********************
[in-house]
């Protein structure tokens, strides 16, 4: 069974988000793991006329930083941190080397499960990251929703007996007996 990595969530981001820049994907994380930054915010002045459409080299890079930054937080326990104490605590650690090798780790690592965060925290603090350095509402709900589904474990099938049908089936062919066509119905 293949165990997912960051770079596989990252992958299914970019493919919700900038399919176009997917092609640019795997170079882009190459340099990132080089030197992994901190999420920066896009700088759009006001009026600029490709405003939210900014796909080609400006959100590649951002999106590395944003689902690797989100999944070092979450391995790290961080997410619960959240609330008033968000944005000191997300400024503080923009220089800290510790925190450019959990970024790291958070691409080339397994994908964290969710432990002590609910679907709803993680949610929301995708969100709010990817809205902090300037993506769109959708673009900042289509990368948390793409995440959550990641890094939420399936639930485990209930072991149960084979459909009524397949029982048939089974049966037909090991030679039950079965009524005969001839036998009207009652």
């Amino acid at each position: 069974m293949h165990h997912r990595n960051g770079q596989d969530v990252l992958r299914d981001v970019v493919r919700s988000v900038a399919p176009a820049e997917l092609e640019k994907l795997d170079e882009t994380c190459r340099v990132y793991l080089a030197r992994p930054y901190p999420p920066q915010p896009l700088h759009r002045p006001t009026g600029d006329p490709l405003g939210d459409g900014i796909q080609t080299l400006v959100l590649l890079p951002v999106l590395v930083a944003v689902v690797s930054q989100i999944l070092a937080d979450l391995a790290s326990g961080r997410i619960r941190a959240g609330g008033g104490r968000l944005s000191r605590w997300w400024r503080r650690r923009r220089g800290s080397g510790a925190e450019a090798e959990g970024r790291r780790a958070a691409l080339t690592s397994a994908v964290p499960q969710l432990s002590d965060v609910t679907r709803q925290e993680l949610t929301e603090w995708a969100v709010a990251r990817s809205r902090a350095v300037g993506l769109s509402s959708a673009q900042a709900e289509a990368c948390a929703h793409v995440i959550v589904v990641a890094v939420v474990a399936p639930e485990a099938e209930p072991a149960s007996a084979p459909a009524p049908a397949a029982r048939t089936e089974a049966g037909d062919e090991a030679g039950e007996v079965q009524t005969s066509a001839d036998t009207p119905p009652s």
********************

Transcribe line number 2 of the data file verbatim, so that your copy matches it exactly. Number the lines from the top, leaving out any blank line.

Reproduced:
């Protein structure tokens, strides 16, 4: 069974988000793991006329930083941190080397499960990251929703007996007996 990595969530981001820049994907994380930054915010002045459409080299890079930054937080326990104490605590650690090798780790690592965060925290603090350095509402709900589904474990099938049908089936062919066509119905 293949165990997912960051770079596989990252992958299914970019493919919700900038399919176009997917092609640019795997170079882009190459340099990132080089030197992994901190999420920066896009700088759009006001009026600029490709405003939210900014796909080609400006959100590649951002999106590395944003689902690797989100999944070092979450391995790290961080997410619960959240609330008033968000944005000191997300400024503080923009220089800290510790925190450019959990970024790291958070691409080339397994994908964290969710432990002590609910679907709803993680949610929301995708969100709010990817809205902090300037993506769109959708673009900042289509990368948390793409995440959550990641890094939420399936639930485990209930072991149960084979459909009524397949029982048939089974049966037909090991030679039950079965009524005969001839036998009207009652």